I haven’t the patience to play like Ireland, says Denmark Age Hareide

Age Hareide must have made for a challenging tenant.

Martin O’Neill would know given he once rented a house to his old Norwich City team-mate, and the Danish manager gave the impression last night of a man who would accept your right to choose a certain wallpaper with one breath before declaring his utter distaste for it with the next.

It was O’Neill’s choice of tactics with which the Norwegian took some issue last night.

It started with stats highlighting Denmark’s 587 passes and an 85% completion rate in Copenhagen as against Ireland’s 206, of which only three in five found a green shirt. 

Never mind your modern minimalism, it screamed, look at our grand designs.

The first leg may suggest that Denmark could do with going back to the drawing board themselves, but Hareide certainly can’t see Ireland bringing any more adventurous designs to the Aviva Stadium.

“No, if you look at the statistics from the qualification, nothing seems to go in that direction. They play better away from home and score more goals away from home. I saw the game they played (at home to) Serbia. They lost 1-0.

“At home against Wales they drew 0-0. They won in Wales 1-0 and at the beginning of the qualification they drew in Serbia 2-2. They were the key matches in qualification and I think they will play the same way.

“I don’t expect (Ireland) to go higher than they did in Copenhagen. They just want us to make a mistake. That’s okay but I haven’t got the patience to play like that. We will just try to attack Ireland, score a goal, and take it from there.”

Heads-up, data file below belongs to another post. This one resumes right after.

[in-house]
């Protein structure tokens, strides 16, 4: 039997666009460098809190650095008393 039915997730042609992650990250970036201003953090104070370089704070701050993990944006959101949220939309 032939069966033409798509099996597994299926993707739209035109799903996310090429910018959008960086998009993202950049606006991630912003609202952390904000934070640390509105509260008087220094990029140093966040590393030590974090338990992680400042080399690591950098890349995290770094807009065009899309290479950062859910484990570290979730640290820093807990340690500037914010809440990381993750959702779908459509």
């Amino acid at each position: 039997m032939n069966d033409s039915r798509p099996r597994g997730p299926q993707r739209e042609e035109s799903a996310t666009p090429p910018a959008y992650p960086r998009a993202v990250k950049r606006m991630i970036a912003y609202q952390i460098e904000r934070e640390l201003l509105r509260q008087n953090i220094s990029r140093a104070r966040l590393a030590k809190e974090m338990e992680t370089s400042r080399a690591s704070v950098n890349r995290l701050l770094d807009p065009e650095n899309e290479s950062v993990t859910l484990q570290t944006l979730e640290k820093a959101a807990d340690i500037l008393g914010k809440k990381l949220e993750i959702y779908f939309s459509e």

It isn’t that he doesn’t respect O’Neill.

Hareide noted how his Celtic teams played with more verve in a league where their opponents were beneath them and how he has cut his cloth to measure with a Republic side that invariably faces teams of superior footballing quality.

“He is a good manager and he wants to win. So do I.”

Not so much wants as expects. The last major football game played in the Aviva was the FAI Cup final which Cork City won after a shootout and John Caulfield’s men explained afterwards that they had practised their penalties regularly from pre-season onwards.

As for the Danes?

“Nothing,” said Hareide.

For reasons of superstition or confidence? “Both, superstitious and we don’t need them.”

One goal, he said, will be enough. Even if Ireland score. There was no preening as he spoke but the veneer of arrogance poked through as he spoke of the fantastic opportunity this represented given they don’t even need a win to reach Russia.

If Ireland have a trump card this evening, then they believe that to be their spirit. David Meyler proclaimed as much earlier yesterday when he claimed Denmark don’t have the “character and the heart and the desire that we have”.

The response was predictable. Hareide spoke about how his players had shown those same qualities — and no little skill besides — in making careers for themselves all over Europe.

Andreas Bjelland was even more succinct in dismissing Meyler’s theory. “Right now we are talking about a game that takes us to a World Cup so of course we have to have fight and mentality,” said the Brentford defender.

“Sure, we can fight with them if they want to fight, we will take that up, but that’s not our game-plan. We want to get the ball down, play it on the floor, move them around and then hopefully we score.”

Easier said than done, clearly.

Hareide suggested that his side could further test Ireland if they can increase the speed of their passes through midfield, take fewer touches and get more men forward, but so much of the focus will again orbit around Christian Eriksen who was well contained on Saturday.

“We need more from everyone, it’s not only Christian’s responsibility. That is our main goal, to get a little bit more from everyone. If you play a team that’s very good at defending … it’s always easier to stop people from playing than creating.

“That is why these creative players are more and more important in football, to create space and take on people. That’s why they are so valuable to a team. But it can be more difficult if teams lock it down. That’s natural, there’s nothing wrong with that.

“But we have to try and find space and get Christian on the ball.”


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